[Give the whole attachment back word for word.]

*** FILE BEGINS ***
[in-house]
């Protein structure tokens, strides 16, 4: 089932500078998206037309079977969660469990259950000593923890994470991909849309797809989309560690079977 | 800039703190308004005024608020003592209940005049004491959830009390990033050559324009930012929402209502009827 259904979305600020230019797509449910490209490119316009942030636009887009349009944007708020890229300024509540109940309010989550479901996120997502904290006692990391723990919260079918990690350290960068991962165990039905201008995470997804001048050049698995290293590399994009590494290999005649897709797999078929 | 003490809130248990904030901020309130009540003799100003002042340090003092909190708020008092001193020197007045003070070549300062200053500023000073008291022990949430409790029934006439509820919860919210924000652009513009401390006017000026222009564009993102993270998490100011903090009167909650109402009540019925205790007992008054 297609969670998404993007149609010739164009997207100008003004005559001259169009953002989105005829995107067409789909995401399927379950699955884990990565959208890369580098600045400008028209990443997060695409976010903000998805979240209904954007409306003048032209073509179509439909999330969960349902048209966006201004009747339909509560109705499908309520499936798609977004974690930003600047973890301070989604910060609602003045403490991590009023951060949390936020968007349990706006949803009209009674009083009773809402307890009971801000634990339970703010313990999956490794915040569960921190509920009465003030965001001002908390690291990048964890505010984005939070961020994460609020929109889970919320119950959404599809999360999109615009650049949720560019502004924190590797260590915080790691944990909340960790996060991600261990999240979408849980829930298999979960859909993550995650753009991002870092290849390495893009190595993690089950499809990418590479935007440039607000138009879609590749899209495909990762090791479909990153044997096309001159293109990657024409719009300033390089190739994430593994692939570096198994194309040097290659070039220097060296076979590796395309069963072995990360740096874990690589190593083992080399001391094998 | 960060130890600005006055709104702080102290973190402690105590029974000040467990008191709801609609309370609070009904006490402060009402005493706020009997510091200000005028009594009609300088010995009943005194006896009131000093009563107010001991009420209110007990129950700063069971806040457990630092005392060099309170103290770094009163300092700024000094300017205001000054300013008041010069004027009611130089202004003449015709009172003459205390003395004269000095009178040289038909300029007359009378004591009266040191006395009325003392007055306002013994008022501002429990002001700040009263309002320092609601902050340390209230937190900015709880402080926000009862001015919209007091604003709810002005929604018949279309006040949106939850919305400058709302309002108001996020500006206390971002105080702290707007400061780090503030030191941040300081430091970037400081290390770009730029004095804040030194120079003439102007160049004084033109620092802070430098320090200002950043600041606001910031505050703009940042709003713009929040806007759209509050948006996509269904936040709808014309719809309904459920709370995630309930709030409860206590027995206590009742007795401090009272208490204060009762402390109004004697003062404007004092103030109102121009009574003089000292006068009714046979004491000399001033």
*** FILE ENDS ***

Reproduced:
[in-house]
């Protein structure tokens, strides 16, 4: 089932500078998206037309079977969660469990259950000593923890994470991909849309797809989309560690079977 | 800039703190308004005024608020003592209940005049004491959830009390990033050559324009930012929402209502009827 259904979305600020230019797509449910490209490119316009942030636009887009349009944007708020890229300024509540109940309010989550479901996120997502904290006692990391723990919260079918990690350290960068991962165990039905201008995470997804001048050049698995290293590399994009590494290999005649897709797999078929 | 003490809130248990904030901020309130009540003799100003002042340090003092909190708020008092001193020197007045003070070549300062200053500023000073008291022990949430409790029934006439509820919860919210924000652009513009401390006017000026222009564009993102993270998490100011903090009167909650109402009540019925205790007992008054 297609969670998404993007149609010739164009997207100008003004005559001259169009953002989105005829995107067409789909995401399927379950699955884990990565959208890369580098600045400008028209990443997060695409976010903000998805979240209904954007409306003048032209073509179509439909999330969960349902048209966006201004009747339909509560109705499908309520499936798609977004974690930003600047973890301070989604910060609602003045403490991590009023951060949390936020968007349990706006949803009209009674009083009773809402307890009971801000634990339970703010313990999956490794915040569960921190509920009465003030965001001002908390690291990048964890505010984005939070961020994460609020929109889970919320119950959404599809999360999109615009650049949720560019502004924190590797260590915080790691944990909340960790996060991600261990999240979408849980829930298999979960859909993550995650753009991002870092290849390495893009190595993690089950499809990418590479935007440039607000138009879609590749899209495909990762090791479909990153044997096309001159293109990657024409719009300033390089190739994430593994692939570096198994194309040097290659070039220097060296076979590796395309069963072995990360740096874990690589190593083992080399001391094998 | 960060130890600005006055709104702080102290973190402690105590029974000040467990008191709801609609309370609070009904006490402060009402005493706020009997510091200000005028009594009609300088010995009943005194006896009131000093009563107010001991009420209110007990129950700063069971806040457990630092005392060099309170103290770094009163300092700024000094300017205001000054300013008041010069004027009611130089202004003449015709009172003459205390003395004269000095009178040289038909300029007359009378004591009266040191006395009325003392007055306002013994008022501002429990002001700040009263309002320092609601902050340390209230937190900015709880402080926000009862001015919209007091604003709810002005929604018949279309006040949106939850919305400058709302309002108001996020500006206390971002105080702290707007400061780090503030030191941040300081430091970037400081290390770009730029004095804040030194120079003439102007160049004084033109620092802070430098320090200002950043600041606001910031505050703009940042709003713009929040806007759209509050948006996509269904936040709808014309719809309904459920709370995630309930709030409860206590027995206590009742007795401090009272208490204060009762402390109004004697003062404007004092103030109102121009009574003089000292006068009714046979004491000399001033």